Israel discovers 1,900-year-old half-faced oil lamp meant for luck
JERUSALEM. KAZINFORM - Israeli archaeologists have discovered a rare bronze oil lamp meant to bring good luck, the Israel Antiquities Authority said Wednesday, Xinhua reports.
The lamp, dated at about 1,900 years ago, was uncovered during excavations in the ancient Pilgrimage Road at the City of David archaeological site in Jerusalem.
The artifact was discovered in the foundations of a building upon the road.
The archaeologists said the lamp was intentionally deposited to bring good fortune to the building's residents during the Roman period.
Such foundation and under-floor deposits were prevalent in the ancient world and were intended for luck and to ensure the continued existence of the building and its occupants.
«The offering of this lamp may attest to the importance of the building, which may have been linked to the protection of the Pool of Siloam, the city's primary water source,» the archaeologists said.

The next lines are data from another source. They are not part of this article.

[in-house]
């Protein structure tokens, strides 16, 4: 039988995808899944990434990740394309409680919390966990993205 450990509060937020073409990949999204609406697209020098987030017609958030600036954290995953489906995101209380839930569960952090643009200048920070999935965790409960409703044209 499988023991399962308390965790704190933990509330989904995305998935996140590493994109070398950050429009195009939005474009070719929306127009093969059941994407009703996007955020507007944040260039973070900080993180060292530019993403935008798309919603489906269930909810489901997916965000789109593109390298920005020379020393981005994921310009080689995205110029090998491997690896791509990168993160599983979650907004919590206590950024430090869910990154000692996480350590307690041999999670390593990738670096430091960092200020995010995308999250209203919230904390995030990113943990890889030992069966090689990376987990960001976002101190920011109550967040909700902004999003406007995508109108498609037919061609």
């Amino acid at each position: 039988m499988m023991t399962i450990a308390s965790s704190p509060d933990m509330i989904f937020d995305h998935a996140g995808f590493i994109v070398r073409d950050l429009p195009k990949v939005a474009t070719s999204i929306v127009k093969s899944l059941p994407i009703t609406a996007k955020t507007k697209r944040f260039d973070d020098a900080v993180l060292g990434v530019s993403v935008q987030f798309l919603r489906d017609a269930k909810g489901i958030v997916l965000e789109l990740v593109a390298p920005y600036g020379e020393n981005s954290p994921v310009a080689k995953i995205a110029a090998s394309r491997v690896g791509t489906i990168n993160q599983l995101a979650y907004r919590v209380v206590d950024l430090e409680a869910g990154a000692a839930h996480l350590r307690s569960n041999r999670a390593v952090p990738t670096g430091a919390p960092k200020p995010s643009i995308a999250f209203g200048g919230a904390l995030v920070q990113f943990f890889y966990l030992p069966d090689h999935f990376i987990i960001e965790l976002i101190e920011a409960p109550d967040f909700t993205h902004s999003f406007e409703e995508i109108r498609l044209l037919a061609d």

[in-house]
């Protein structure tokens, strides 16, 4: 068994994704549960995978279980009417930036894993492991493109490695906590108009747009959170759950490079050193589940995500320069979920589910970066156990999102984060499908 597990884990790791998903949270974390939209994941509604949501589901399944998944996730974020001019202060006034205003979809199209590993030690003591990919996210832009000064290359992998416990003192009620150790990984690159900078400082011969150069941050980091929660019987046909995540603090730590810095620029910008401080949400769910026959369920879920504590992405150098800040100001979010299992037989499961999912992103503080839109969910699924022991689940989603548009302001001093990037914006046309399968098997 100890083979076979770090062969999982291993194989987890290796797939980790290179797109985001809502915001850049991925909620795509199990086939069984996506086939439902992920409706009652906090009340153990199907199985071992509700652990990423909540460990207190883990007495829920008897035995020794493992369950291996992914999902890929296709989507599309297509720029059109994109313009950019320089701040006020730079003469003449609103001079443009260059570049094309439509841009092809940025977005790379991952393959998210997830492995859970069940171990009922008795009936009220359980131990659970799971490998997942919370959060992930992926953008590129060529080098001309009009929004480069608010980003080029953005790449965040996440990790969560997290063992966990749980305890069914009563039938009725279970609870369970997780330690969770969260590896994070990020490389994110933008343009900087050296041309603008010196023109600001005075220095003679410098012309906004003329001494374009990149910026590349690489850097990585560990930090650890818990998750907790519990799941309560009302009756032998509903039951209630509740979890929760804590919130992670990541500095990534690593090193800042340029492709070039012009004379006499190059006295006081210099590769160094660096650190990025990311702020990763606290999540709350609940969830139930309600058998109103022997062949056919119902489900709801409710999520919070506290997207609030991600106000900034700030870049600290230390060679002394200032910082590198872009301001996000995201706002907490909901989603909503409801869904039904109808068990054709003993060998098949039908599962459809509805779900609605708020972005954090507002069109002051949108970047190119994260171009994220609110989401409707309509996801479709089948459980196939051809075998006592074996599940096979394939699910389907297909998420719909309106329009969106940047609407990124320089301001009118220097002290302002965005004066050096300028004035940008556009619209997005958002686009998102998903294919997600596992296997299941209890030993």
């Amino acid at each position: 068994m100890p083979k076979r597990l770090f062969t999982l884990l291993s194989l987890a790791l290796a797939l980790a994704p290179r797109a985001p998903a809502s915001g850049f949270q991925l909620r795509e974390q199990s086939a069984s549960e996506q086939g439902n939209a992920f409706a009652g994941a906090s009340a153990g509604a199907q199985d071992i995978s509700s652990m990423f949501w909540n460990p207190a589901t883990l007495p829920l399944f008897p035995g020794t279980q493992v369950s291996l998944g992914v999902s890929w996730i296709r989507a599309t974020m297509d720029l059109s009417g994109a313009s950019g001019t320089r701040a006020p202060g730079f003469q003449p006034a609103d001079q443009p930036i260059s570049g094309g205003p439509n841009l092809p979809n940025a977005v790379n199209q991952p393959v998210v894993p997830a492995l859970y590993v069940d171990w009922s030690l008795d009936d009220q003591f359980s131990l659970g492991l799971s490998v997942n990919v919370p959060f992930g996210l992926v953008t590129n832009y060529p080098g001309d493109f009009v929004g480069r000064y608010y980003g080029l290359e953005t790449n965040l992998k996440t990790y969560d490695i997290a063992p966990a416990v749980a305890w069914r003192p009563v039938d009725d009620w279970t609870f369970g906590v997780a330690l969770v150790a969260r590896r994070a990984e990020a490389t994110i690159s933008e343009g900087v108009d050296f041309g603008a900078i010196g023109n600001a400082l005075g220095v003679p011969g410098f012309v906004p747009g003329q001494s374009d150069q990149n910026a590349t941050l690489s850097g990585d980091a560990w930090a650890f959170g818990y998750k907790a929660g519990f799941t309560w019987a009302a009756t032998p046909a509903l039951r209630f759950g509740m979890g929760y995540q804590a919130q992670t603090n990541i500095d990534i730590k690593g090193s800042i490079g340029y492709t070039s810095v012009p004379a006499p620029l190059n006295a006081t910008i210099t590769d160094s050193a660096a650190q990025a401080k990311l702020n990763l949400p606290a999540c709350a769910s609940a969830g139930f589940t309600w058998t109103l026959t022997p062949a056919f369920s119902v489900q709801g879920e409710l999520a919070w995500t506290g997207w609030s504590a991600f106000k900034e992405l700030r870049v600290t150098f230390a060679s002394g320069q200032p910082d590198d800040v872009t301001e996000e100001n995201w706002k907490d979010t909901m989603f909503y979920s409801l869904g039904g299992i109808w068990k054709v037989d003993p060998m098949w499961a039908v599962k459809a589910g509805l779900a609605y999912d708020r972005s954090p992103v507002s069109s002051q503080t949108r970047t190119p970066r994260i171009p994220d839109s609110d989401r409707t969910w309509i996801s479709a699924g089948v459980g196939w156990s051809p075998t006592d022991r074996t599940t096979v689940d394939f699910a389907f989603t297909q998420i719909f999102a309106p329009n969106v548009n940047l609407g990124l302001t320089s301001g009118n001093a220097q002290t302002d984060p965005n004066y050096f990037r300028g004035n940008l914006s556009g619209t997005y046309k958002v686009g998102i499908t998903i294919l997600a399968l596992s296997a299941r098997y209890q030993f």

The lamp was poured into a sculpted mold that was shaped like half of a face of a bearded man with a grotesque appearance. Its tip was shaped like a crescent moon, and the handle like the acanthus plant.
The decoration that appears on the lamp is reminiscent of a common Roman artistic motif, like a theatrical mask.
«The lamp may have been attached to a flat object or wall, serving as a wall lamp, but the possibility that it was used in some sort of ceremonial ritual should not be ruled out,» the researchers concluded.